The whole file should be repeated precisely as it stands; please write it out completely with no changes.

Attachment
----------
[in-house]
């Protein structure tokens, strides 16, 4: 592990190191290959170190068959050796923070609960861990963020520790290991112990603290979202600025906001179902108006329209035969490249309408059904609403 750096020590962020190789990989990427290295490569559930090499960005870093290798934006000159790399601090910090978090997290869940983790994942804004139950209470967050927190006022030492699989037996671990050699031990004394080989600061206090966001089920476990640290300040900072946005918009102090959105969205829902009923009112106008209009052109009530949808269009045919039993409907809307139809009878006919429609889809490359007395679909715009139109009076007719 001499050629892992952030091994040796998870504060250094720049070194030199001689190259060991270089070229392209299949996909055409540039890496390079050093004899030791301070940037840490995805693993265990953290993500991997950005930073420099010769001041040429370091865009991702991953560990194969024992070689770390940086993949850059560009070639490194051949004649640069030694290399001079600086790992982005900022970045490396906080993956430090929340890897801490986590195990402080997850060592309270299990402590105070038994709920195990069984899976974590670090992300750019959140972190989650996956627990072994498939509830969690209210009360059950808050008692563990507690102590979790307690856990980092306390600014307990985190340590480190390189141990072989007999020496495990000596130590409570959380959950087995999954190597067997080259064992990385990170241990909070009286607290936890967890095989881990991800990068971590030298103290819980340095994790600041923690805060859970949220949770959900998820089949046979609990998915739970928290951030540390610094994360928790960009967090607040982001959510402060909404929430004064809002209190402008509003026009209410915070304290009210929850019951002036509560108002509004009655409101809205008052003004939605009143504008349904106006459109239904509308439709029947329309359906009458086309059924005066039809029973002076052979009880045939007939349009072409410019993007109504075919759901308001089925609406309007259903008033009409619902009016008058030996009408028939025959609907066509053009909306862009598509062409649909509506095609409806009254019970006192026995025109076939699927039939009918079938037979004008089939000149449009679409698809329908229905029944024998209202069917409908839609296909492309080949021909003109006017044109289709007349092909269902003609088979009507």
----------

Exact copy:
[in-house]
């Protein structure tokens, strides 16, 4: 592990190191290959170190068959050796923070609960861990963020520790290991112990603290979202600025906001179902108006329209035969490249309408059904609403 750096020590962020190789990989990427290295490569559930090499960005870093290798934006000159790399601090910090978090997290869940983790994942804004139950209470967050927190006022030492699989037996671990050699031990004394080989600061206090966001089920476990640290300040900072946005918009102090959105969205829902009923009112106008209009052109009530949808269009045919039993409907809307139809009878006919429609889809490359007395679909715009139109009076007719 001499050629892992952030091994040796998870504060250094720049070194030199001689190259060991270089070229392209299949996909055409540039890496390079050093004899030791301070940037840490995805693993265990953290993500991997950005930073420099010769001041040429370091865009991702991953560990194969024992070689770390940086993949850059560009070639490194051949004649640069030694290399001079600086790992982005900022970045490396906080993956430090929340890897801490986590195990402080997850060592309270299990402590105070038994709920195990069984899976974590670090992300750019959140972190989650996956627990072994498939509830969690209210009360059950808050008692563990507690102590979790307690856990980092306390600014307990985190340590480190390189141990072989007999020496495990000596130590409570959380959950087995999954190597067997080259064992990385990170241990909070009286607290936890967890095989881990991800990068971590030298103290819980340095994790600041923690805060859970949220949770959900998820089949046979609990998915739970928290951030540390610094994360928790960009967090607040982001959510402060909404929430004064809002209190402008509003026009209410915070304290009210929850019951002036509560108002509004009655409101809205008052003004939605009143504008349904106006459109239904509308439709029947329309359906009458086309059924005066039809029973002076052979009880045939007939349009072409410019993007109504075919759901308001089925609406309007259903008033009409619902009016008058030996009408028939025959609907066509053009909306862009598509062409649909509506095609409806009254019970006192026995025109076939699927039939009918079938037979004008089939000149449009679409698809329908229905029944024998209202069917409908839609296909492309080949021909003109006017044109289709007349092909269902003609088979009507």